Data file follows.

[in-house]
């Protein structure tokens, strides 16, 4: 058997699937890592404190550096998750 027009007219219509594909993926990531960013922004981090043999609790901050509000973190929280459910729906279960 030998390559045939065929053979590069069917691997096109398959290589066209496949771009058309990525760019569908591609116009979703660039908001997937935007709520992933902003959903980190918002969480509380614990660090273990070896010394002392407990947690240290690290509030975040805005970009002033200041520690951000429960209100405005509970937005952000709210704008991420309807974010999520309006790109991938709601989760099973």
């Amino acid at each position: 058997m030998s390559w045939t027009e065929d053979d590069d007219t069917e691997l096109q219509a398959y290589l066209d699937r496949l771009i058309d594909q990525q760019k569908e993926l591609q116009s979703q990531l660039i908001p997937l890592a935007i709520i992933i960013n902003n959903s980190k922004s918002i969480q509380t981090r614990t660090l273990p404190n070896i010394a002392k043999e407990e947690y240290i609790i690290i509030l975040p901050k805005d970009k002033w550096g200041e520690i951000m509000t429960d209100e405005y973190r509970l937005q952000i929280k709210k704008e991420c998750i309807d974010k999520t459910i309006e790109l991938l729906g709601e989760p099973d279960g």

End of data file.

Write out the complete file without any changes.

[in-house]
């Protein structure tokens, strides 16, 4: 058997699937890592404190550096998750 027009007219219509594909993926990531960013922004981090043999609790901050509000973190929280459910729906279960 030998390559045939065929053979590069069917691997096109398959290589066209496949771009058309990525760019569908591609116009979703660039908001997937935007709520992933902003959903980190918002969480509380614990660090273990070896010394002392407990947690240290690290509030975040805005970009002033200041520690951000429960209100405005509970937005952000709210704008991420309807974010999520309006790109991938709601989760099973």
């Amino acid at each position: 058997m030998s390559w045939t027009e065929d053979d590069d007219t069917e691997l096109q219509a398959y290589l066209d699937r496949l771009i058309d594909q990525q760019k569908e993926l591609q116009s979703q990531l660039i908001p997937l890592a935007i709520i992933i960013n902003n959903s980190k922004s918002i969480q509380t981090r614990t660090l273990p404190n070896i010394a002392k043999e407990e947690y240290i609790i690290i509030l975040p901050k805005d970009k002033w550096g200041e520690i951000m509000t429960d209100e405005y973190r509970l937005q952000i929280k709210k704008e991420c998750i309807d974010k999520t459910i309006e790109l991938l729906g709601e989760p099973d279960g």